As time goes on being smoke free becomes normality, and I think that is why many people find they slip up after 12 weeks or so. Keeping the resolve going becomes more difficult and that is why the right frame of mind is essential.

I've tried to convince myself that there is no enjoyment to smoking, but that doesn't work, I know that the enjoyment is minimal, the vast majority of cigarettes did not give pleasure just relief from withdrawal and you can not experience the odd one here and there, you have to take the 99.7% of crap to experience the 0.3% of buzz.

Over time you forget the cost of the 99.7% in terms of health, wealth, acceptability and slavery. Not smoking is the norm but you miss the old days when it was so much part of you and feel that some how you are on your own in dealing with everything. OK the use of cigarettes in the past was basically to relieve the cravings that built up since we had the last smoke, but we spent so long with the perception that they somehow helped that it is not easy to shake the idea now.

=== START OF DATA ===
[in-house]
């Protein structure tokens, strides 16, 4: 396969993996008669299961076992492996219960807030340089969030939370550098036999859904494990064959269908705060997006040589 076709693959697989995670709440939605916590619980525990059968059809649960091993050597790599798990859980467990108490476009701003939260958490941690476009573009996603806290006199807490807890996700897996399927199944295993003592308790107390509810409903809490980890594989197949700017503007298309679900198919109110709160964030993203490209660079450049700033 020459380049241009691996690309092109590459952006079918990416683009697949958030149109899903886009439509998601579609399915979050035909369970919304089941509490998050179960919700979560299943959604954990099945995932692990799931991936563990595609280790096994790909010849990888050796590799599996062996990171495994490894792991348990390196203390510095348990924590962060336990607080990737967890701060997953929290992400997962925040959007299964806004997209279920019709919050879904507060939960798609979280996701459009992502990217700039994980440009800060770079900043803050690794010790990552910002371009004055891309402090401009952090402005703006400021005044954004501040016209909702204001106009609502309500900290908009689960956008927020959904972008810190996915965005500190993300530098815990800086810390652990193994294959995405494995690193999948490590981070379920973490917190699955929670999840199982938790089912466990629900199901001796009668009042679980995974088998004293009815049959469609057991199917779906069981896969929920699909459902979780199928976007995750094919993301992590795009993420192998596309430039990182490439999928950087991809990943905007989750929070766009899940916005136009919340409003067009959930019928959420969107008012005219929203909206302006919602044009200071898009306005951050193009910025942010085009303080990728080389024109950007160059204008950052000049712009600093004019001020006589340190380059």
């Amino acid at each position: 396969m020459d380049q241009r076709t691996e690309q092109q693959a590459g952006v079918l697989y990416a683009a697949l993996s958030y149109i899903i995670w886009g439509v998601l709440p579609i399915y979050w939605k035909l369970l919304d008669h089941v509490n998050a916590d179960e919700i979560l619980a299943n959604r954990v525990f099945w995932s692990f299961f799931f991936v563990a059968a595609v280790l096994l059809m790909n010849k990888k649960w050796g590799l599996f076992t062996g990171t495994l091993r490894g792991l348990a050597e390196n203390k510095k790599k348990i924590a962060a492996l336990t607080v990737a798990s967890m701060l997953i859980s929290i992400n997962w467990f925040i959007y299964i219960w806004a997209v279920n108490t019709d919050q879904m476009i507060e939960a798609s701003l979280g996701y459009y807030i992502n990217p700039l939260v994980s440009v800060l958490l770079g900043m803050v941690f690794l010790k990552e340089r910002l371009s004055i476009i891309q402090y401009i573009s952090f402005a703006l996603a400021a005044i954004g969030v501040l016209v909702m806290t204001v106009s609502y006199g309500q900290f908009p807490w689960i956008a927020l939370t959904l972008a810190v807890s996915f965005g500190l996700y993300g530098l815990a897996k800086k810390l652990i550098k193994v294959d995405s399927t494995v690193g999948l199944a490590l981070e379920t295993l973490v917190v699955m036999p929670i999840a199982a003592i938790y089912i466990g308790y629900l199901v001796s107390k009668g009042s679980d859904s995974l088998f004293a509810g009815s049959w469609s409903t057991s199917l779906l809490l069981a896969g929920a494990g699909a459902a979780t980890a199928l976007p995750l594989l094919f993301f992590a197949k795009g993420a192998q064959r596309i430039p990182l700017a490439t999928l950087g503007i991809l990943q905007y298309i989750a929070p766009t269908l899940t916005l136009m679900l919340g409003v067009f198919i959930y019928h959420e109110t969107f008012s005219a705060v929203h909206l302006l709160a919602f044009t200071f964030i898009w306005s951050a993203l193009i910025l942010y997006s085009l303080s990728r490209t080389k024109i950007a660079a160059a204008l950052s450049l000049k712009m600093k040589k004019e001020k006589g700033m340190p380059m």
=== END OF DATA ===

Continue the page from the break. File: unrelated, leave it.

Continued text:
The most important thing for me to remember is never think I can get away with just one. I know because I am experiencing it that the temptation to "cheat" is bubbling under the surface, it must not be allowed to break through, I can not mess this quit up like I have done so many in the past, and I will not.

Getting and keeping the mind in the right place is not a one stop deal it and needs regular work to maintain it, and that work will be done!

That is an excellent post Nic and something that many quitters will relate to perfectly.

I've noticed that over time even THAT feeling goes and you start to get excited as the bigger milestones come along. Unfortunately last time i started smoking after one year and three weeks....

You are absolutely right, you have to maintain your quit forever. I was talking to a former smoke buddy of mine who actually quit for fifteen years last time and started smoking again in the past 3 years. He says it's like an alcoholic, you never really get over it, you just move on.

I just found this post and it reminded me a little of how I'm starting to feel.

This forum is flipping awesome, you can always find something that applies to how you feel!

Molly x

It is a great thread Mols.

Good find. Thank you.

My thoughts as a quitting toddler are...

I was speaking with a farmer friend recently when I was helping him build a stable for us (for the new little sh1t Shetland .... ohhhhh pesky little monster that he is! Grrrrrrrr)

He stopped years ago and I started telling him I had quit.

He hit me straight between the eyes with tough love!

"Stop counting the days you stupid bug*er!"